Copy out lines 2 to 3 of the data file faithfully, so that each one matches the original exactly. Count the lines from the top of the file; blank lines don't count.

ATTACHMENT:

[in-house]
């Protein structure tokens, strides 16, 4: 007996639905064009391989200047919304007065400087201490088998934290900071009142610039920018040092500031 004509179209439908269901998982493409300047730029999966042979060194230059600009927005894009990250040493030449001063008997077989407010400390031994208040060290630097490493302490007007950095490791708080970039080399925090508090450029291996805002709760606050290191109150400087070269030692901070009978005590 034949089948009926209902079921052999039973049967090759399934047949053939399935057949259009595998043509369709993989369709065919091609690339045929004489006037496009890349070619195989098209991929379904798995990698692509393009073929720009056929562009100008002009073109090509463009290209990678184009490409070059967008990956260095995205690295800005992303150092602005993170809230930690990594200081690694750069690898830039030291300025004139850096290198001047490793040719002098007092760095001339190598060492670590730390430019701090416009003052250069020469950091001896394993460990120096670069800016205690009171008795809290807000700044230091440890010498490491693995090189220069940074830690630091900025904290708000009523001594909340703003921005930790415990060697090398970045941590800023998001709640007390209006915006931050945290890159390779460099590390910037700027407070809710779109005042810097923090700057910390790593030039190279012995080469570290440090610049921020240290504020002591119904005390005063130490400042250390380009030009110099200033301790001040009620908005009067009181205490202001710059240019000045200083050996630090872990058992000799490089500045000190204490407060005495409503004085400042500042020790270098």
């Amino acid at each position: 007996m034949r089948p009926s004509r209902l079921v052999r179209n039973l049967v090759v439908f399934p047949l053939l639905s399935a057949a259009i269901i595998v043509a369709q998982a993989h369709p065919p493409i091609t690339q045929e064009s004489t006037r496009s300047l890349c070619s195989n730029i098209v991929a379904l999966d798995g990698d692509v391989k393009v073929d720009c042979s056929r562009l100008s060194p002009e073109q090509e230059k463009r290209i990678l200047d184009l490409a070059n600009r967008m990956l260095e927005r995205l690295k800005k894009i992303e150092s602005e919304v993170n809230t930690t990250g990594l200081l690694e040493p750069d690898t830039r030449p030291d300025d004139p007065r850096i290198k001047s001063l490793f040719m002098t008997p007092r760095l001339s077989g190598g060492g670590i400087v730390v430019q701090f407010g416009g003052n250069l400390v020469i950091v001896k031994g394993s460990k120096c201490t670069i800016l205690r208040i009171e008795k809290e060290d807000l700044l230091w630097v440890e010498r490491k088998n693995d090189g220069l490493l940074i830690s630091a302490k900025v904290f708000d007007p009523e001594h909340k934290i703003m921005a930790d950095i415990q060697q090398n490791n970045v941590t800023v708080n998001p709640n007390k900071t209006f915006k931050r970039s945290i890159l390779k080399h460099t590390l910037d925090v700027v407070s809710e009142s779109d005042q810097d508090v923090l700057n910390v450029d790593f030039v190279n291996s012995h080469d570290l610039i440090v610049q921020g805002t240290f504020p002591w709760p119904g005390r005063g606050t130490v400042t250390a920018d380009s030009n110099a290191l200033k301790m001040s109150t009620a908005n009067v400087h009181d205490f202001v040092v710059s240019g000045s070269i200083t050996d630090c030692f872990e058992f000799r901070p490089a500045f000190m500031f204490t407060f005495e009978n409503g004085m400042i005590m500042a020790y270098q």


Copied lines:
């Protein structure tokens, strides 16, 4: 007996639905064009391989200047919304007065400087201490088998934290900071009142610039920018040092500031 004509179209439908269901998982493409300047730029999966042979060194230059600009927005894009990250040493030449001063008997077989407010400390031994208040060290630097490493302490007007950095490791708080970039080399925090508090450029291996805002709760606050290191109150400087070269030692901070009978005590 034949089948009926209902079921052999039973049967090759399934047949053939399935057949259009595998043509369709993989369709065919091609690339045929004489006037496009890349070619195989098209991929379904798995990698692509393009073929720009056929562009100008002009073109090509463009290209990678184009490409070059967008990956260095995205690295800005992303150092602005993170809230930690990594200081690694750069690898830039030291300025004139850096290198001047490793040719002098007092760095001339190598060492670590730390430019701090416009003052250069020469950091001896394993460990120096670069800016205690009171008795809290807000700044230091440890010498490491693995090189220069940074830690630091900025904290708000009523001594909340703003921005930790415990060697090398970045941590800023998001709640007390209006915006931050945290890159390779460099590390910037700027407070809710779109005042810097923090700057910390790593030039190279012995080469570290440090610049921020240290504020002591119904005390005063130490400042250390380009030009110099200033301790001040009620908005009067009181205490202001710059240019000045200083050996630090872990058992000799490089500045000190204490407060005495409503004085400042500042020790270098």
């Amino acid at each position: 007996m034949r089948p009926s004509r209902l079921v052999r179209n039973l049967v090759v439908f399934p047949l053939l639905s399935a057949a259009i269901i595998v043509a369709q998982a993989h369709p065919p493409i091609t690339q045929e064009s004489t006037r496009s300047l890349c070619s195989n730029i098209v991929a379904l999966d798995g990698d692509v391989k393009v073929d720009c042979s056929r562009l100008s060194p002009e073109q090509e230059k463009r290209i990678l200047d184009l490409a070059n600009r967008m990956l260095e927005r995205l690295k800005k894009i992303e150092s602005e919304v993170n809230t930690t990250g990594l200081l690694e040493p750069d690898t830039r030449p030291d300025d004139p007065r850096i290198k001047s001063l490793f040719m002098t008997p007092r760095l001339s077989g190598g060492g670590i400087v730390v430019q701090f407010g416009g003052n250069l400390v020469i950091v001896k031994g394993s460990k120096c201490t670069i800016l205690r208040i009171e008795k809290e060290d807000l700044l230091w630097v440890e010498r490491k088998n693995d090189g220069l490493l940074i830690s630091a302490k900025v904290f708000d007007p009523e001594h909340k934290i703003m921005a930790d950095i415990q060697q090398n490791n970045v941590t800023v708080n998001p709640n007390k900071t209006f915006k931050r970039s945290i890159l390779k080399h460099t590390l910037d925090v700027v407070s809710e009142s779109d005042q810097d508090v923090l700057n910390v450029d790593f030039v190279n291996s012995h080469d570290l610039i440090v610049q921020g805002t240290f504020p002591w709760p119904g005390r005063g606050t130490v400042t250390a920018d380009s030009n110099a290191l200033k301790m001040s109150t009620a908005n009067v400087h009181d205490f202001v040092v710059s240019g000045s070269i200083t050996d630090c030692f872990e058992f000799r901070p490089a500045f000190m500031f204490t407060f005495e009978n409503g004085m400042i005590m500042a020790y270098q």